Blog Archives

William Sabol Named Acting NIJ Director

National Institute of Justice (NIJ) Acting Director Gregory K. Ridgeway left the agency on July 31 for the University of Pennsylvania’s Department of Criminology. William Sabol, acting director of the Bureau of Justice Statistics (BJS), was named this month to also serve as acting NIJ director until a permanent director is named by President Obama. You can learn more about the NIJ directorship here.

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Posted in Issue 15 (August 11), Update, Volume 33 (2014)

ERS Presents on Local Impacts of Oil and Natural Gas Production

Although the expansion in production of shale-derived natural gas over the past decade or so has reshaped the U.S. energy landscape, until recently, the primary source of data on oil and natural gas production stopped at the state level. For researchers interested in the impacts of these shifts in energy production at the local level, this left the picture murky. However, a data set released this spring by the U.S. Department of Agriculture’s (USDA) Economic Research Service (ERS) provides more granular data: County-level Oil and Gas Production in the U.S.Jeremy Weber, a research economist in ERS’ Resource and Rural Economics Division, gave a presentation on some of the findings that have emerged from the new data during a briefing sponsored by the Council on Food, Agriculture, & Resource Economics (C-FARE) and the USDA Economists Group, entitled “Oil and Gas Development in the U.S.: Data and Recent Research on Local Consequences” (webcast available here). (more…)

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Posted in Issue 15 (August 11), Update, Volume 33 (2014)

AAAS Seeks Nominations for 2014 Abelson Prize

The American Association for the Advancement of Science (AAAS) is inviting nominations for the 2014 Philip Hauge Abelson Prize. Established in 1985, the prize is awarded annually to an individual who has “made signal contributions to the advancement of science in the United States either as (1) a public servant, in recognition of sustained exceptional contributions to advancing science, or (2) a scientist, whose career has been distinguished both for scientific achievement and for other notable services to the scientific community.”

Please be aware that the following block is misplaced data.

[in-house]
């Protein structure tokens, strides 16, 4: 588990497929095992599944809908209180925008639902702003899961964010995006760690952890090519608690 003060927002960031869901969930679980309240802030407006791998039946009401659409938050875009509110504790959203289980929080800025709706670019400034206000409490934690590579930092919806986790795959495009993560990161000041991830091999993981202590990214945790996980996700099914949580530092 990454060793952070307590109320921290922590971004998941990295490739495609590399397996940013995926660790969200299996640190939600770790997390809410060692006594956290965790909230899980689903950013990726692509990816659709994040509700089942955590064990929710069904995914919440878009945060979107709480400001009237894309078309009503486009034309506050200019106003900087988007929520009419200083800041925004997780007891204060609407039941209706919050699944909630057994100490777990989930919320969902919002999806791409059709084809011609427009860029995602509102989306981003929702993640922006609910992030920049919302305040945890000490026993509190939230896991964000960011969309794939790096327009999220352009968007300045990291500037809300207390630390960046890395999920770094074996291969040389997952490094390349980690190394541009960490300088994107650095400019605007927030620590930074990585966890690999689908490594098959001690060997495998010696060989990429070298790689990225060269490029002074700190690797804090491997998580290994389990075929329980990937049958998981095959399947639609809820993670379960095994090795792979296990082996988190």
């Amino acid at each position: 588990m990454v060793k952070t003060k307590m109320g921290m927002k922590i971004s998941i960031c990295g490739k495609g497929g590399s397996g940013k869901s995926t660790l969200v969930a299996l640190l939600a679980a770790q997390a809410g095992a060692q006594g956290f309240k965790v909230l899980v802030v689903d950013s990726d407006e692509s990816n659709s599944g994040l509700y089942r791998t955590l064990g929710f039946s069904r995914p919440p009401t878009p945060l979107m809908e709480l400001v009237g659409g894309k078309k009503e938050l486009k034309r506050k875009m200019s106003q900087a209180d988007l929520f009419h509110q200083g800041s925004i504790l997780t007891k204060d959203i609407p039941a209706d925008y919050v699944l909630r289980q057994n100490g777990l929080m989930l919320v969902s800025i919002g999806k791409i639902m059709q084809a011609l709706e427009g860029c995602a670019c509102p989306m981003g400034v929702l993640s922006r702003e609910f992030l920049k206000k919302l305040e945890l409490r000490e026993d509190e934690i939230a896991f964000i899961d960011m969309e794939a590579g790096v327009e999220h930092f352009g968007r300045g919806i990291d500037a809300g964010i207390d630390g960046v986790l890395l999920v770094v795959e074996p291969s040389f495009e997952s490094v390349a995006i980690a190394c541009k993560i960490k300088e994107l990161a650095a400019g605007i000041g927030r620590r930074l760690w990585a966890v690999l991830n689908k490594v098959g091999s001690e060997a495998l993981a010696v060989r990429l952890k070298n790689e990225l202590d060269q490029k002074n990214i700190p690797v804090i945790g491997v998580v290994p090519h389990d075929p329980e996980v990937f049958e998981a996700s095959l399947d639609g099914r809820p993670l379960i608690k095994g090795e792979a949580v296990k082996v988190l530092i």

The 2014 Abelson Prize will be presented at the AAAS Annual Meeting in San Jose, CA in February 2015. Nominations are due September 1.

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Posted in Issue 15 (August 11), Update, Volume 33 (2014)

Berkeley Law & Microsoft Seek Proposals to Study “Open Data” Issues

The Berkeley Center for Law and Technology and Microsoft have jointly issued a request for proposals (RFP) for projects studying the “civil rights, human rights, security and privacy issues that arise from recent initiatives to release large datasets of government information to the public for analysis and reuse.” The RFP, Exploring the Implications of Government Release of Large Datasets, seeks to fund up to six projects totaling $300,000. Scientific papers stemming from this support will be the focus of the 2015 Berkeley Journal for Law and Technology Symposium. The RFP explicitly encourages interdisciplinary approaches and was designed to be broad enough to encompass many different disciplines, including law, computer science, economics, and statistics. Proposals are due September 25.

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Posted in Issue 15 (August 11), Update, Volume 33 (2014)

NIH: Enhancing Cross-National Research within the HRS Family of Studies

The National Institute on Aging (NIA) of the National Institutes of Health (NIH) has released a Funding Opportunity Announcement, Enhancing Cross-National Research within the Health and Retirement Study (HRS) Family of Studies(RFA-AG-15-015), designed to enhance the comparability among the NIA-supported HRS and the family of comparable longitudinal aging studies around the world to support cross-national behavioral and social science research in aging in high priority areas. (more…)

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Posted in Issue 15 (August 11), Update, Volume 33 (2014)

NIH: IDeA Program Infrastructure for Clinical Translational Research

The National Institutes of Health (NIH) established the Institutional Development Award (IDeA) program in 1993 to enhance biomedical research in states that have had historically low NIH grant funding success rates. The program currently supports competitive research in 23 states and Puerto Rico through the Centers of Biomedical Research Excellence (COBRE) and IDeA Network of Biomedical Research Excellence (INBRE) initiatives. (more…)

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Posted in Issue 15 (August 11), Update, Volume 33 (2014)

GeoHumanities, New AAG Journal, Seeks Editorial Team